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专栏 - 向Anne提问

想当个好老板?做好这五点就行

Anne Fisher 2014年08月05日

Anne Fisher为《财富》杂志《向Anne提问》的专栏作者,这个职场专栏始于1996年,帮助读者适应经济的兴衰起落、行业转换,以及工作中面临的各种困惑。
你在毫无心理准备的情况下,就被提拔到了管理层?别担心。要在管理岗位取得成功,或许没有你想象的那么复杂。

    亲爱的安妮:坦白讲,我之所以向您求助,是因为我曾在网上寻找问题的答案,却被五花八门的回答搞晕了。事情是这样的:我在五月底刚刚从大学毕业,在此之前从来没有从事过“真正的”工作(只做过实习生)。但现在我所在的一家小公司,却突然让我负责一支八个人的团队。

    在技术方面,我一点也不担心——这家公司之所以聘用我,是因为我在大四的一项发明,并且获得了专利,现在公司正在将这项专利开发成新的产品,但管理职责却让我彻夜难眠。我从来没有接受过相关培训,不知道如何给人当老板,我觉得人们一眼就能看出来我是虚张声势。您有什么好建议吗?——A.H.

    亲爱的A.H.:毫不出奇网络搜索结果让你不堪重负。你可能已经知道了,在谷歌搜索“管理”,能找到749,000,0000条结果。而那些大部分都不是你所需要的。随着你在职场不断前进,你将会发现管理者们在工作中让人讨厌的行为有很多。而,诺埃尔•尼尔森表示,你目前最需要做的,就只有五件事。

    尼尔森是一名临床心理学家,她为电子书《如何让坏上司为你所用》(Got a Bad Boss? Work That Boss to Get What You Want at Work)进行了一些研究,然后给出了建议行为清单。尼尔森表示,在某种程度上,要成为一名好的上司,其实就是“观察糟糕的上司都做了什么,然后反其道而行。”她给出的开创强力开局的五条基本法则如下:

    提供帮助,并且在需要的时候接受帮助。尼尔森说:“糟糕的上司永远不会帮助他人,也不会寻求帮助。他总是太缺乏安全感。他不希望让别人认为自己不知道所有问题的答案,或者他担心,如果自己帮助他人取得成功,对方会把所有功劳

    她说,你自己当然要竭尽所能,但“如果有某件事情需要援手,要毫不犹豫地寻求帮助。此外,要乐于助人,不要有任何附加条件,也不要让对方感觉受恩于你。帮助他人会为你赢得尊敬,进而帮助你更上一层楼。”

    做出负面反馈时要在私下里进行。尼尔森发现:“糟糕的上司总是喜欢当众对某人大声吼叫。她或许认为这是在展示自己的权威,但事实上,公开批评下属是无能的表现。”员工评估,尤其是对不太优秀的员工进行的评估, 不应该“在众目睽睽下进行。”

    将批评当作学习的机会。由于糟糕的老板缺乏安全感,因此,他们不愿意听从别人的建议,从而更明智、更迅速或以更低成本完成工作。但这种“要么听我的,要么滚蛋”的态度,通常会阻碍下属提出问题和反馈其遇到的困难,等到局面无法控制时已经为时已晚。那时,你会焦头烂额,疲于应付。

    要避免发生这种情况。尼尔森表示:“不论你认为事情进行得多么顺利,肯定会有人告诉你事实并非如此。要认真听取他人的反馈,尽可能收集有用的信息,然后集中精力将工作做得更好。”

    Dear Annie:I’m turning to you and your readers because, frankly, I’ve been all over the Internet researching my question and now I’m totally overwhelmed. The thing is, I just graduated from college at the end of May and I’ve never even had a “real” job before (just internships). But I’m now working for a small company where they immediately put me in charge of a team of eight people.

    The technical side of it doesn’t worry me at all—I was hired because of something I invented and patented during my senior year, which we’re now developing into a new product line—but the management part is keeping me awake nights. I’ve had no training at all in how to be a boss, and I think people can tell I’m just sort of faking it. Do you have any suggestions? — Amateur Hour

    Dear A.H.:It’s no wonder the Internet has left you overwhelmed. Google “management” and, as you probably already know, you get 749,000,000 hits. Happily, that’s way more than you need. As you get further along in your career, you’ll no doubt discover the many and varied ways that managers can be terrible at their jobs but, for now, says Noelle Nelson, you really only need to do five things.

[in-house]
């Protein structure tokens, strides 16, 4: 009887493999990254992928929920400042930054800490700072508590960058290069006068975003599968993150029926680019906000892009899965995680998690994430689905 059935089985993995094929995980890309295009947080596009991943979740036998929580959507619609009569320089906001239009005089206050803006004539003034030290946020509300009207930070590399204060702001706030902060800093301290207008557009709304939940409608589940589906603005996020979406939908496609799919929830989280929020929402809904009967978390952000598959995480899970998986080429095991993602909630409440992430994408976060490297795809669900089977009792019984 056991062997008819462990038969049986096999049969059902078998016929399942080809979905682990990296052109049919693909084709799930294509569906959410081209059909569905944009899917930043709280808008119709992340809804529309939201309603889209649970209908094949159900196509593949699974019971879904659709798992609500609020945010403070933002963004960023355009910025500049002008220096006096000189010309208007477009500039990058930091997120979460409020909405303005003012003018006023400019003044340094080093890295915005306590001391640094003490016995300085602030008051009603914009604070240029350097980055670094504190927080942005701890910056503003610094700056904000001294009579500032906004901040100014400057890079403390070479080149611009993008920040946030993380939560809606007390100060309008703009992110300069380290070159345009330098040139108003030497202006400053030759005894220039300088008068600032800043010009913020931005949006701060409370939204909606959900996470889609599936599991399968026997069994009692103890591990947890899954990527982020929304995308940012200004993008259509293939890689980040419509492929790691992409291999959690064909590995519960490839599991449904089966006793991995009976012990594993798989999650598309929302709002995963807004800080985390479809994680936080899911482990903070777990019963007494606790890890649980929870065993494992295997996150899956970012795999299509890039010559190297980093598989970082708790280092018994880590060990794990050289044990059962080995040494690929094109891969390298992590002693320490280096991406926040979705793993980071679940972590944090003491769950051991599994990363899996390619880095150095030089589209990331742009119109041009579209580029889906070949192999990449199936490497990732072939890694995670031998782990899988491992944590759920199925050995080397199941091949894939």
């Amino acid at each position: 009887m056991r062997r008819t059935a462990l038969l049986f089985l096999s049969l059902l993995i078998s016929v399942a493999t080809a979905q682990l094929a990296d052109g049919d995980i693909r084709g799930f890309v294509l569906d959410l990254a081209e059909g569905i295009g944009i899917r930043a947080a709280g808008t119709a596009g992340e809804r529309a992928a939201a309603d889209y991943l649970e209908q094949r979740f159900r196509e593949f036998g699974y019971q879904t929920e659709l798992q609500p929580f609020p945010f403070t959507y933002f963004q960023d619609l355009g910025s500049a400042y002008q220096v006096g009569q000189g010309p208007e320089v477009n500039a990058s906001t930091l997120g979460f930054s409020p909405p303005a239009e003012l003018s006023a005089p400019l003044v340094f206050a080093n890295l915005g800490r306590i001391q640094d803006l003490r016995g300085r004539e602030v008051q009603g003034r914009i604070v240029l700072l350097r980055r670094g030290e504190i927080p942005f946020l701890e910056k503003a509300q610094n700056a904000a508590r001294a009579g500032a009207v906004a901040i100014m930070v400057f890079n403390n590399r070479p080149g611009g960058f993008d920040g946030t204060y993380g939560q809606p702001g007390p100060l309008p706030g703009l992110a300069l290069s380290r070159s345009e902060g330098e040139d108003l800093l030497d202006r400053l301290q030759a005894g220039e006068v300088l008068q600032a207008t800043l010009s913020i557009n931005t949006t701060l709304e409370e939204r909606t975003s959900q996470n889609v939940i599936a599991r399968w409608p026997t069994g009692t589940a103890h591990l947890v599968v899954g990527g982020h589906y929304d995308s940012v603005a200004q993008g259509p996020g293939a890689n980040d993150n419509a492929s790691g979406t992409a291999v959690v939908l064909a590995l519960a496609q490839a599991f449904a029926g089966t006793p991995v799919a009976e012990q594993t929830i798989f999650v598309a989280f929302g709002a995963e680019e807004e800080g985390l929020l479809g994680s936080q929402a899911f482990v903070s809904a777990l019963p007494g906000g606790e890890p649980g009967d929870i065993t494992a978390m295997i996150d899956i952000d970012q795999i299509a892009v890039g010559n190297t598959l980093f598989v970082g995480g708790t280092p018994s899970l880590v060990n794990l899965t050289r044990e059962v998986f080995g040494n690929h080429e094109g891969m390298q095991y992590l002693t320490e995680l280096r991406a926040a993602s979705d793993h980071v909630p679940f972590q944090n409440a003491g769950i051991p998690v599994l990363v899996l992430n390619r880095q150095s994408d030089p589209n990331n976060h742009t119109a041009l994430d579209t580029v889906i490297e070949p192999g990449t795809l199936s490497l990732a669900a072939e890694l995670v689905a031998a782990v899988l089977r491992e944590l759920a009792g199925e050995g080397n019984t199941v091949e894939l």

Nelson, a clinical psychologist, bases her list on the research she did for her e-book, Got a Bad Boss? Work That Boss to Get What You Want at Work. To some extent, it’s a matter of “looking at what really bad bosses do, and then doing the opposite,” Nelson says. Her five basic ways to get off to a strong start:

    Offer to help, and accept help when you need it.“A bad boss will never help others, or ask for help. He’s too insecure,” Nelson notes. “He doesn’t want to appear as if he doesn’t have all the answers or he fears that, if he helps someone to succeed, that person will get all the credit.”

    Do your best on your own, of course, but “when you need a hand with something, don’t hesitate to ask,” she says. “At the same time, help others willingly and graciously, with no strings attached and without making people feel indebted to you as a result. This will earn you the respect you’ll need on your way up.”

    If you have to give negative feedback, do it inprivate.“A bad boss has no problem with yelling at someone in front of everyone,” Nelson observes. “She may think she’s showing her authority, but in fact, criticizing people publicly is a sign of an incompetent manager.” Employee evaluations, especially less-than-stellar ones, are “not a spectator sport.”

    Take criticism as an opportunity to learn.Because bad bosses are insecure, they aren’t open to suggestions about how to do things smarter, faster, or cheaper. But a “my way or the highway” attitude will usually discourage people from telling you about problems and setbacks, until it’s too late to fix them and you’re up to your elbows in alligators.

    Avoid that. “There will be times, no matter how well you think things are going, that someone will tell you they’re not,” notes Nelson. “Listen up, glean as much useful information as you can, and then put your entire focus on doing better.”

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